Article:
If the society had a good year, this is what the “ideal” group will consist of: a football captain; a Chairman of the Yale Daily News; a conspicuous radical; a Whiffenpoof; a swimming captain; a notorious drunk with a 94 average; a film-maker; a political columnist; a religious group leader; a Chairman of the Lit; a foreigner; a ladies’ man with two motorcycles; an ex-service man; a negro, if there are enough to go around; a guy nobody else in the group had heard of, ever …
Like other Yale senior societies, Skull and Bones membership was almost exclusively limited to white Protestant males for much of its history. While Yale itself had exclusionary policies directed at particular ethnic and religious groups, the senior societies were even more exclusionary. While some Catholics were able to join such groups, Jews were more often not. Some of these excluded groups eventually entered Skull and Bones by means of sports, through the society’s practice of tapping standout athletes. Star football players tapped for Skull and Bones included the first Jewish player (Al Hessberg, class of 1938) and African-American player (Levi Jackson, class of 1950, who turned down the invitation for the Berzelius Society).
Yale became coeducational in 1969, prompting some other secret societies such as St. Anthony Hall to transition to co-ed membership, yet Skull and Bones remained fully male until 1992. The Bones class of 1971’s attempt to tap women for membership was opposed by Bones alumni, who dubbed them the “bad club” and quashed their attempt. “The issue”, as it came to be called by Bonesmen, was debated for decades. The class of 1991 tapped seven female members for membership in the next year’s class, causing conflict with the alumni association. The Trust changed the locks on the Tomb and the Bonesmen instead met in the Manuscript Society building. A mail-in vote by members decided 368–320 to permit women in the society, but a group of alumni led by William F. Buckley obtained a temporary restraining order to block the move, arguing that a formal change in bylaws was needed. Other alumni, such as John Kerry and R. Inslee Clark, Jr., spoke out in favor of admitting women. The dispute was highlighted on an editorial page of The New York Times. A second alumni vote, in October 1991, agreed to accept the Class of 1992, and the lawsuit was dropped.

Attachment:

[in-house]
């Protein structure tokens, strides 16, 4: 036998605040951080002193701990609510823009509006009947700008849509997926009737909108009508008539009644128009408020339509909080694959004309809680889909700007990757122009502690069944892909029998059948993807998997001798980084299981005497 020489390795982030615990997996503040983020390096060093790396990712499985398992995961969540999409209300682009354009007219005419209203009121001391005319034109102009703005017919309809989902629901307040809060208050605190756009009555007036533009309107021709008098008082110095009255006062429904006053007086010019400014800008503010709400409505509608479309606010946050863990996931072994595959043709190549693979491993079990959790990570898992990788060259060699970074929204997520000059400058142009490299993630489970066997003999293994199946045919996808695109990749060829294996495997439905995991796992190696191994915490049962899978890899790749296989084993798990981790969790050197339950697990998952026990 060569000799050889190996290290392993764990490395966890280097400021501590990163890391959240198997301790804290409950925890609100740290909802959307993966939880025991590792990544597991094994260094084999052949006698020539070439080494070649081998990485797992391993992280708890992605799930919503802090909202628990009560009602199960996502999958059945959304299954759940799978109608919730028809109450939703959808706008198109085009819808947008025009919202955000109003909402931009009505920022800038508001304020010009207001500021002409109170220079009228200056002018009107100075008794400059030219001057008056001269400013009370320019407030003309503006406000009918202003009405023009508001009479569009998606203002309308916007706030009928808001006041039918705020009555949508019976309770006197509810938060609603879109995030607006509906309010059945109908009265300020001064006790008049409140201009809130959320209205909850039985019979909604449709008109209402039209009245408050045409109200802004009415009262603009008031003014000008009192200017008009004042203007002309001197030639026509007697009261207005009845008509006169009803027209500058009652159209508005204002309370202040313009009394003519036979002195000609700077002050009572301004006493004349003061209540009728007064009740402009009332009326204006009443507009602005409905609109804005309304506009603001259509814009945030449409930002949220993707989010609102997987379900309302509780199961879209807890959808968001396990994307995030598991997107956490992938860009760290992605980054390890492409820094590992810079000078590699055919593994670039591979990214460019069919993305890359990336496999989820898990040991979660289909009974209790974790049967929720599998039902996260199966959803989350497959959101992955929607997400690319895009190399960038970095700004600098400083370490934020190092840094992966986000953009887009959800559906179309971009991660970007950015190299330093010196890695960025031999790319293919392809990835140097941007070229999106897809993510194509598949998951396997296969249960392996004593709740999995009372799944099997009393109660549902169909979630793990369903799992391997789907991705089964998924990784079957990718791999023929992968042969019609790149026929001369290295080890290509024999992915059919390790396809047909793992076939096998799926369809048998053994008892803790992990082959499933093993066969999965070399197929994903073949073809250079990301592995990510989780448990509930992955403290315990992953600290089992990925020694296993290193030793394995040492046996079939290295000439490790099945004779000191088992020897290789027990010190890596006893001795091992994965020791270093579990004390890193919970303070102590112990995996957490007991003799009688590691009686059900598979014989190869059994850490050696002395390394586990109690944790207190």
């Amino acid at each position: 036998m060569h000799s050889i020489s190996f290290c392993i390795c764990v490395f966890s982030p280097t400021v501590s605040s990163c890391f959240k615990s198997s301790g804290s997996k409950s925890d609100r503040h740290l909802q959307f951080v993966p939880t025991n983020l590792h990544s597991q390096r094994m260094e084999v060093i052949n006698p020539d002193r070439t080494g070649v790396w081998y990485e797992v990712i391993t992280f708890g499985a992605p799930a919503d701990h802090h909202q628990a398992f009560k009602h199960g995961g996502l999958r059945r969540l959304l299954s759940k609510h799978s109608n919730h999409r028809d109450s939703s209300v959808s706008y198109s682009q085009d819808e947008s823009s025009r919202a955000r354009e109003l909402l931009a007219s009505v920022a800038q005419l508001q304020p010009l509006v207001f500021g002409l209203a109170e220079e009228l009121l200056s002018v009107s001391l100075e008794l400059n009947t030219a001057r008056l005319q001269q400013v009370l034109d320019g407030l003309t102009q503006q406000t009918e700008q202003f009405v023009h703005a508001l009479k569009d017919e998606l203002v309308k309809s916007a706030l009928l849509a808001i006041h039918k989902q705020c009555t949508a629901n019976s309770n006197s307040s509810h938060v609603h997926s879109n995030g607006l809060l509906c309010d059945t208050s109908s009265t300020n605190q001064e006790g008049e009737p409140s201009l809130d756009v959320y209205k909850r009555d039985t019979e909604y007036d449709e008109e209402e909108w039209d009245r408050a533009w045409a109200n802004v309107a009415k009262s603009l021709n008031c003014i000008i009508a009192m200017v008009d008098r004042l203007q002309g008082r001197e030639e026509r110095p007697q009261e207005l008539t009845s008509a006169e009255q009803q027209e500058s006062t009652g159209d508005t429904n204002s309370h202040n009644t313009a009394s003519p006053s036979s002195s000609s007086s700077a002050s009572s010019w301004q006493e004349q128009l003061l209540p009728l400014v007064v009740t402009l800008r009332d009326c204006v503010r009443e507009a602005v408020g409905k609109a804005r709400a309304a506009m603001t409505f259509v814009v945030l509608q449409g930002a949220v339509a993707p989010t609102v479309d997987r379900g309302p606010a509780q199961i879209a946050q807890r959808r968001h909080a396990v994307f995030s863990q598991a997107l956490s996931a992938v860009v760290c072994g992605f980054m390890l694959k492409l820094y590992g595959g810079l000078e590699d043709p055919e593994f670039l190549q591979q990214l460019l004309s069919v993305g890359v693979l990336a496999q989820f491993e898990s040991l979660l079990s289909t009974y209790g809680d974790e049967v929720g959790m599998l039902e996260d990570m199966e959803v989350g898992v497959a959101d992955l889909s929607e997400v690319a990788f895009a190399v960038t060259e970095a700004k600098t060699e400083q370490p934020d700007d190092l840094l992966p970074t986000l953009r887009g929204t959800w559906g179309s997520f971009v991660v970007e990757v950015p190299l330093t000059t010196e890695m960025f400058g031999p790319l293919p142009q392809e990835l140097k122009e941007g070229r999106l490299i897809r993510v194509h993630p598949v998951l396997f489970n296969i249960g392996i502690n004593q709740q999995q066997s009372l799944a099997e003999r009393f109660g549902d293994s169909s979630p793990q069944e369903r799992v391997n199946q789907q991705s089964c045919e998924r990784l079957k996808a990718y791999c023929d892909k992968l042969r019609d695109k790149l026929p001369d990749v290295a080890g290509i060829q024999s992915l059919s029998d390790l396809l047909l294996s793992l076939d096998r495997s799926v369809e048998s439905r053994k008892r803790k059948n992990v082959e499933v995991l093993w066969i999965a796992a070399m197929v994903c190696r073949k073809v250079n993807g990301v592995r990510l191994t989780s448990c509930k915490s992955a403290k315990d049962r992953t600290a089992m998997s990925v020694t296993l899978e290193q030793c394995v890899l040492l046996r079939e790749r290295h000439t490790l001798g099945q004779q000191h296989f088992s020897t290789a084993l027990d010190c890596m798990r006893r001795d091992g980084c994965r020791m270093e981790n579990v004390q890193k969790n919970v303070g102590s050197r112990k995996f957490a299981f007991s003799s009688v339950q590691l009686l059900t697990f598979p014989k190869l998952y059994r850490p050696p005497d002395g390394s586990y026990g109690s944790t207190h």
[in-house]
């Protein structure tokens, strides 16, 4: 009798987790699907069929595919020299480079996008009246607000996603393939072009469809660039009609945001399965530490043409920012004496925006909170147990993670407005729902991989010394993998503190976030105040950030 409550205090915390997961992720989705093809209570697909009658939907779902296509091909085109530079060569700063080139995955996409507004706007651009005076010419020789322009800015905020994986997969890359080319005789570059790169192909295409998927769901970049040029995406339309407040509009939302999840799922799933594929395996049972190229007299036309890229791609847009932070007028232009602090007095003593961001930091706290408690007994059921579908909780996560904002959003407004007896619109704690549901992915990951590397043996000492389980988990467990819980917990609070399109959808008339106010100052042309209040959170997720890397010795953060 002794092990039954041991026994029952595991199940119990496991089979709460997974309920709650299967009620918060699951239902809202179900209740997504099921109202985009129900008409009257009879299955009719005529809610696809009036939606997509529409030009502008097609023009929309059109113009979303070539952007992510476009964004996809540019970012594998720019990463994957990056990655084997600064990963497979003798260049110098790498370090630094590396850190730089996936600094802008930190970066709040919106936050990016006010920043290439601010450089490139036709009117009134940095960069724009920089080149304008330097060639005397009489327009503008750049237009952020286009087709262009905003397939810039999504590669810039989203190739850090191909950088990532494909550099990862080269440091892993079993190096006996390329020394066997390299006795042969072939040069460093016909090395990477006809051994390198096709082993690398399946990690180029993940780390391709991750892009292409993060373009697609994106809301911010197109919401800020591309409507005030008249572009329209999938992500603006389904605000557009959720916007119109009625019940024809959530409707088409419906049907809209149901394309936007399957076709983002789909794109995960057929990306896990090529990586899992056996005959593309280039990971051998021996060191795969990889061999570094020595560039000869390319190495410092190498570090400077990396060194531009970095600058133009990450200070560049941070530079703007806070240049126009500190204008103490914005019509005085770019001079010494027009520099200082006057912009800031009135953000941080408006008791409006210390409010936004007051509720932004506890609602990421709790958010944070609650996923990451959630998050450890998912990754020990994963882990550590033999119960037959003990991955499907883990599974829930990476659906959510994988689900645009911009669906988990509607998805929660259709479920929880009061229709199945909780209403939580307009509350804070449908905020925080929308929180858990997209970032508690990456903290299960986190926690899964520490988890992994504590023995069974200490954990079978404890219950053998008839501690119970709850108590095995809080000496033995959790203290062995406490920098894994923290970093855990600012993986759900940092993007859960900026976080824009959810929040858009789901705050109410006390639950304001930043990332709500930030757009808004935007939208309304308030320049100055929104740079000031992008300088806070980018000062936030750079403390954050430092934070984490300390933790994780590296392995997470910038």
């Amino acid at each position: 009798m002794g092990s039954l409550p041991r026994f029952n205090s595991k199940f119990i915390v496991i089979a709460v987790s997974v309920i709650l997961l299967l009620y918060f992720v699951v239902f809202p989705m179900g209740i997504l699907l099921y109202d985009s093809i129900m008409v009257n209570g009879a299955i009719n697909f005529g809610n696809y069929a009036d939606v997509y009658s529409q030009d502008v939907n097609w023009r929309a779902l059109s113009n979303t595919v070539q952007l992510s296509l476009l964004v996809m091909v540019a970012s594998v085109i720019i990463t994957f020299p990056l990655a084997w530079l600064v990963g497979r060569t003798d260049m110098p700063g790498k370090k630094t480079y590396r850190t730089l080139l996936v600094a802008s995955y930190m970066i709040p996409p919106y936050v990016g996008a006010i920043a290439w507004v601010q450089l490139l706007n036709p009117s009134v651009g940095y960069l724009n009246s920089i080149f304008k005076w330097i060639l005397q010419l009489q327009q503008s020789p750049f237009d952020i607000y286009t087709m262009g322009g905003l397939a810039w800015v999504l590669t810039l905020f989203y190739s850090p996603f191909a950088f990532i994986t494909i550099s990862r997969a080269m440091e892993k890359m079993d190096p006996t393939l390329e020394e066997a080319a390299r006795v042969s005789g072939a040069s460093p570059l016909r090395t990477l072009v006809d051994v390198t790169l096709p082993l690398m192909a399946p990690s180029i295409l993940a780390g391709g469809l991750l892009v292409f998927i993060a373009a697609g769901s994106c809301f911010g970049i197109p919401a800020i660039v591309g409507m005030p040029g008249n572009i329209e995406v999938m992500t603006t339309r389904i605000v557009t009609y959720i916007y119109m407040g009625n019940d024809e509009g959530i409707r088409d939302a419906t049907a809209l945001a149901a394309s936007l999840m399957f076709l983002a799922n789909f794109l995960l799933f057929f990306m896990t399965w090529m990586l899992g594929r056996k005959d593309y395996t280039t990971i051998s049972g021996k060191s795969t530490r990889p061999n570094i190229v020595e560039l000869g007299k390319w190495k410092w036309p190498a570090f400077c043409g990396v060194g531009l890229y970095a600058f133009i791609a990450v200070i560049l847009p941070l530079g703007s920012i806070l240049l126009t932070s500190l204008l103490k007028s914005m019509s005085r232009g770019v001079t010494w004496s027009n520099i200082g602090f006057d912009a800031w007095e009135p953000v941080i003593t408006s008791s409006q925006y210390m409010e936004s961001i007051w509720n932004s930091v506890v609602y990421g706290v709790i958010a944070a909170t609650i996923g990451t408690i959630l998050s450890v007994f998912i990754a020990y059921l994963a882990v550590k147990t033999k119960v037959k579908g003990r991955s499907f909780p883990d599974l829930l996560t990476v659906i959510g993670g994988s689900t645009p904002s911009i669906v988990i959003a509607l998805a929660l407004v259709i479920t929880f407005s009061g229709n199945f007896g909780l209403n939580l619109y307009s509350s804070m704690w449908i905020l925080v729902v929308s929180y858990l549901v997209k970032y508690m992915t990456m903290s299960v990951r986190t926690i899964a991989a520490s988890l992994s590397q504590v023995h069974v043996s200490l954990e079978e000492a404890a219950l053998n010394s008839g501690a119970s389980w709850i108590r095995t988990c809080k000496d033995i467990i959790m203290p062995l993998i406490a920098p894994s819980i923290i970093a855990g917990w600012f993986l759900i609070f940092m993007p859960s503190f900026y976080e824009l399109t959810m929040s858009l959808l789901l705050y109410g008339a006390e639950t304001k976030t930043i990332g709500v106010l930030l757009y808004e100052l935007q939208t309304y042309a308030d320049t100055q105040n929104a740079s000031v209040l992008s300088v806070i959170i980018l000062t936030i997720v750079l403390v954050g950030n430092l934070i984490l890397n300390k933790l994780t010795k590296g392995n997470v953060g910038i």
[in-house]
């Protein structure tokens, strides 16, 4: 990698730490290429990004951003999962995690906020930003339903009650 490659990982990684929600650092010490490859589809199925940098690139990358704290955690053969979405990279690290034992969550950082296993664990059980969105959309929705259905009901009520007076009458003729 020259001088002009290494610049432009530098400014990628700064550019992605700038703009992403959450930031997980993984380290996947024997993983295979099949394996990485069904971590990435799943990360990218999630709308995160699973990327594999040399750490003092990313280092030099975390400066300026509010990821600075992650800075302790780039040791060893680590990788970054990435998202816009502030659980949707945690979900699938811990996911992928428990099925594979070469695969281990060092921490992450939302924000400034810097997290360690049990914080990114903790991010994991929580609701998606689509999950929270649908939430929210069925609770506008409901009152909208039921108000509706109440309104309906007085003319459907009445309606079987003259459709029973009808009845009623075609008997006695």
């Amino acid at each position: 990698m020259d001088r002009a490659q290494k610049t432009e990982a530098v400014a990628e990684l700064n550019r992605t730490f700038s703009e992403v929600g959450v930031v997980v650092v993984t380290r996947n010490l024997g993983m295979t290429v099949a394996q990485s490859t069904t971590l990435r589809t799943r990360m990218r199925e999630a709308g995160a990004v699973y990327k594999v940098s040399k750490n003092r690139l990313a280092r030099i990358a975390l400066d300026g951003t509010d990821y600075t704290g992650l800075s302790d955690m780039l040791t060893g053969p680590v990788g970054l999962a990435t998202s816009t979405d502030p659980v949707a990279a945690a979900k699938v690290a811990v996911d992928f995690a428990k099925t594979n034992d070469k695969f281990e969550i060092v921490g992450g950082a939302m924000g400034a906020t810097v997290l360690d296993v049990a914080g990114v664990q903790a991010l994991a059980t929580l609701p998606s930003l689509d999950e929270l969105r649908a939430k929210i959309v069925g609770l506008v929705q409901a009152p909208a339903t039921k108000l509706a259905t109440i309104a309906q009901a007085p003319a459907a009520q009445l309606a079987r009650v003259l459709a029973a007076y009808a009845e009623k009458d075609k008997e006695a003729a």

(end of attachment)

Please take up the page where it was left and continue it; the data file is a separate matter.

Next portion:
Judith Ann Schiff, Chief Research Archivist at the Yale University Library, has written: “The names of its members weren’t kept secret—that was an innovation of the 1970s—but its meetings and practices were.” While resourceful researchers could assemble member data from these original sources, in 1985, an anonymous source leaked rosters to Antony C. Sutton. This membership information was kept privately for over 15 years, as Sutton feared that the photocopied pages could somehow identify the member who leaked it. He wrote a book on the group, America’s Secret Establishment: An Introduction to the Order of Skull and Bones. The information was finally reformatted as an appendix in the book Fleshing out Skull and Bones, a compilation edited by Kris Millegan and published in 2003.
Among prominent alumni are former President and Chief Justice William Howard Taft (a founder’s son); former Presidents and father and son George H. W. Bush and George W. Bush; Chauncey Depew, president of the New York Central Railroad System, and a United States Senator from New York; Supreme Court Justices Morrison R. Waite and Potter Stewart; James Jesus Angleton, “mother of the Central Intelligence Agency“; Henry Stimson, U.S. Secretary of War (1940-1945); Robert A. Lovett, U.S. Secretary of Defense (1951-1953); William B. Washburn, Governor of Massachusetts; and Henry Luce, founder and publisher of Time, Life, Fortune, and Sports Illustrated magazines.
John Kerry, former U.S. Secretary of State and former U.S. Senator; Stephen A. Schwarzman, founder of Blackstone Group; Austan Goolsbee, Chairman of Barack Obama’s Council of Economic Advisers; Harold Stanley, co-founder of Morgan Stanley; and Frederick W. Smith, founder of FedEx, are all reported to be members.
In the 2004 U.S. Presidential election, both the Democratic and Republican nominees were alumni. George W. Bush wrote in his autobiography, “[In my] senior year I joined Skull and Bones, a secret society; so secret, I can’t say anything more.” When asked what it meant that he and Bush were both Bonesmen, former Presidential candidate John Kerry said, “Not much, because it’s a secret.”